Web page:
Interoperability - From an IT Strategy and Solutions perspective Ripple has the edge on everyone.  Why?  For one, their primary focus was to start off by focusing on areas where the most cross-border transactions and remittances are processed.  So what does this have to do with Interoperability and the hidden gem that it appears so many missed during Swell.  Well, when banks look at new services they are not only looking at the component that the new service replaces they are also looking at all upstreams, downstreams, and sidestreams because they want a solution they can literally forklift in with little to no disruptions across their organization.  This is where the importance of interoperability comes in and the siloed Ripple vision needs to be expanded.  Every line of business is a like a spider web that is interwoven into many other businesses within an organization.  What you may think is a non-impact could very well be an impact that needs to be addressed, even if this impact has nothing to do with the service that is being implemented.  Having a solution that is interoperable with other  blockchain solutions reduces the amount of customized work that Ripple would have to potentially complete in order to onboard a bank.  It is not a partnership, it is an understanding of the services offered by others in the same space and seeing where both solutions can overlap through compatibility, ultimately helping out both companies and delivering the solution that the client wants.  At a time like this, when blockchain technology is becoming more mainstream, it is important to understand that you cannot spend three or four times your normal implementation time for each client as that limits you to the opportunities you can capitalize on during such a critical time.  Ripple clearly understands this and has successfully communicated their thoughts on interoperability during the Swell conference.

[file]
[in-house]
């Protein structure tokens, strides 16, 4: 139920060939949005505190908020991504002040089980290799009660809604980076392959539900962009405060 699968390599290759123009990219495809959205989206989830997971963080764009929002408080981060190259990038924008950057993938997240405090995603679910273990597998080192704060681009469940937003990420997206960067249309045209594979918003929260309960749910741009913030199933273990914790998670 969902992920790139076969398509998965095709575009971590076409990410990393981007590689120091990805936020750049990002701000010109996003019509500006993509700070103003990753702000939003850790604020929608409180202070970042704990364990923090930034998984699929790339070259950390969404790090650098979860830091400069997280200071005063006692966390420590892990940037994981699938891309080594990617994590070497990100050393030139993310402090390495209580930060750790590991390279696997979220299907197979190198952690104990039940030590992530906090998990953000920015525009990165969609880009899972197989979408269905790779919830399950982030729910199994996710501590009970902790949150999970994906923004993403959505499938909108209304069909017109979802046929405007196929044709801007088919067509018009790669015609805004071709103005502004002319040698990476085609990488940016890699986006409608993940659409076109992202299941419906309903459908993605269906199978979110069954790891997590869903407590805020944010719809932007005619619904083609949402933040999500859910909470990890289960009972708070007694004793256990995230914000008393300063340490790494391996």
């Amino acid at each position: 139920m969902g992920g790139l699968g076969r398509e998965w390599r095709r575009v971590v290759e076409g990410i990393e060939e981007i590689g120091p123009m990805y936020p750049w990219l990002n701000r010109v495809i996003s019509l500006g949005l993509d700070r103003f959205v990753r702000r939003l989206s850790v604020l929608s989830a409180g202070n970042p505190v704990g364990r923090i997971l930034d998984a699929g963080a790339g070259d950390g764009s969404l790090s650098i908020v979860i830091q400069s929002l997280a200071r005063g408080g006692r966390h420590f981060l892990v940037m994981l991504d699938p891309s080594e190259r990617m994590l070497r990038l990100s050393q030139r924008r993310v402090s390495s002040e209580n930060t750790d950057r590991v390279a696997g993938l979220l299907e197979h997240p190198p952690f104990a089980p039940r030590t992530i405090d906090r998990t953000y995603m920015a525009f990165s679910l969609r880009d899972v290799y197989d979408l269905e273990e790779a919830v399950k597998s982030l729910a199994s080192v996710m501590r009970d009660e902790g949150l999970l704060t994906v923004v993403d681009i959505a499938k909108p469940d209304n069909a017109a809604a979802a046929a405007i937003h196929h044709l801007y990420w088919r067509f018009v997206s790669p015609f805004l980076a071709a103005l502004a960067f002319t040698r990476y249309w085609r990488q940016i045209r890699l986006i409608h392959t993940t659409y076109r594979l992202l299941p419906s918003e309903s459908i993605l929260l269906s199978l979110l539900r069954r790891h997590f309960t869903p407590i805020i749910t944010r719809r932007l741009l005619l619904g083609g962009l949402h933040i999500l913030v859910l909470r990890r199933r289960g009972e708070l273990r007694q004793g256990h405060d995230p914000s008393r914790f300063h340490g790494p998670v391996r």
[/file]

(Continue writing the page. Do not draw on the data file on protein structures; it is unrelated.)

Stellar Lumens - The IBM relationship was definitely a big win for them.  Regardless of the length or any other stipulations in place.  I say this because most if not all financial institutions still rely on mainframe technology.  Notice how cobalt developers are in such high demand.  Mainframes process 90% of transactions in the world currently so a partnership with IBM essentially gives Stellar a foot in the door.  Commercially this will help them, however, from a financial institution perspective I can say from experience that all the points I noted in the regulatory section above apply to technologies offered by existing vendors.  What this means is that if IBM (or MasterCard) went to a bank and said "we can now do everything Ripple can through Stellar and build on our existing relationship", the bank would say "well before we commit to onboarding this new tech we need access to the system backend, permission to hack it, check it against all regulations and whatever is found would need to be fixed before we can even consider it, oh and we got to audit it 6 a times a year, hack it once a year, need you to attest that you agree with all this and that all remediation's are done within a specified timeframe and that going forward if you ever fail to comply we will decommission your service and end the relationship with no penalty."  My overall opinion here is that for one the space is large enough for both to be successful and for two I cannot really see Stellar being as successful as Ripple in the financial institution space.  IBM can guide Stellar through all the regulatory and auditing requirements of banks but in my opinion by the time they are ready to move forward Ripple would already be five steps ahead.  I do think Stellar will be successful, just in their own way.  To put this in perspective, I have seen industry leaders take anywhere from 1-3 years to get their new, non-disruptive service approved and implemented.  A new vendor in this space could easily take 3-5 years, since Stellar probably has IBM guiding them I could see 2-4 years.  This is where Ripple shines, with 100 banks already signed they clearly anticipated this hurdle.  It would really not surprise me to find out that they invested more into compliance than into product development.  In short, it does not matter who, why, when, where, and in what circumstance bank data or processes around bank data are touched.  As soon as it is touched in any way shape or form it is subject to all the compliance points I listed above.